A Section 106 is an agreement by law between you, the self-builder applying for planning permission, and your Local Planning Authority (LPA). The Section is used to mitigate your new home’s impact upon the local infrastructure and community at large. What this means on a basic level is that with a new house comes additional cars on the roads, and possibly additional children to be placed in schools, both of which will put more of a strain on the local services. Section 106 Agreements will usually make necessary some financial contribution to be made before the project begins. This can result in more upfront costs for the self-builder.
A lot of self-builders have been lucky in avoiding Section 106 Agreements due to their LPAs only assigning them to applications to create ten or more dwellings. However, in cases where Agreements have been required for single dwellings, the necessary financial contributions have varied as much as £12,000 between councils.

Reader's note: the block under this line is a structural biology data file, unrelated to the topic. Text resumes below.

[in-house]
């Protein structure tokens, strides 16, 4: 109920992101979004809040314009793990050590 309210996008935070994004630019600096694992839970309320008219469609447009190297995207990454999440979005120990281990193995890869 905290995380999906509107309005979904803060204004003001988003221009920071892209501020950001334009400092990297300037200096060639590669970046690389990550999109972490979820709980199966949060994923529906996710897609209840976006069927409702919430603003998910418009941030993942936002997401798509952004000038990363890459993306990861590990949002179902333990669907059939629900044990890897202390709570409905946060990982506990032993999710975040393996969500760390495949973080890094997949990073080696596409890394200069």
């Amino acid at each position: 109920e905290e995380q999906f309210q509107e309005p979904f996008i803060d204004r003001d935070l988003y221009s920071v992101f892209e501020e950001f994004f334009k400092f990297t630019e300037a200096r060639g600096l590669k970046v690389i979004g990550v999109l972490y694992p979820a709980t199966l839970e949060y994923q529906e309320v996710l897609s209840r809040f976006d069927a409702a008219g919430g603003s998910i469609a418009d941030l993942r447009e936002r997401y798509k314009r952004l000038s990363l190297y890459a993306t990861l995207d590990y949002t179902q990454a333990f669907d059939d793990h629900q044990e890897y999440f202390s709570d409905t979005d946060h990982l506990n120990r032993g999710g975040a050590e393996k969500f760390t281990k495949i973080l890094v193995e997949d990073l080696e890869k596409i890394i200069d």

This should be changing, however, as the Community Infrastructure Levy (CIL) is introduced. This aims to make contribution rates much more transparent and set standardised charges across the country for all new developments of more than 100 squared metres.
Section 106 Agreements: What will they cost you?
It is difficult to predict what any one project could incur in Agreement costs. They can vary not only from one part of the country to another but also between rural and urban areas within one county.
Self-builders who intend to build a home which will replace an older dwelling could be in the best position as where a new dwelling is built, CIL will only be charged on the net increase in the size of the development. Therefore, if a building is replaced by a self-built house of the same size, no charge would be enforced.
Beware an existing building must have been occupied for a period of at least six months before demolition is allowed for such a deduction.
You are not likely to feel the effects of Secti0n 106 Agreements straight away, but you may be required to fill out a short Community Infrastructure Levy Questions form as part of your online planning application. It has also been recommended by The Office of Fair Trading that CIL payments being made by self-builders should only be required at the end of the project in order to ensure upfront costs are kept within a manageable margin.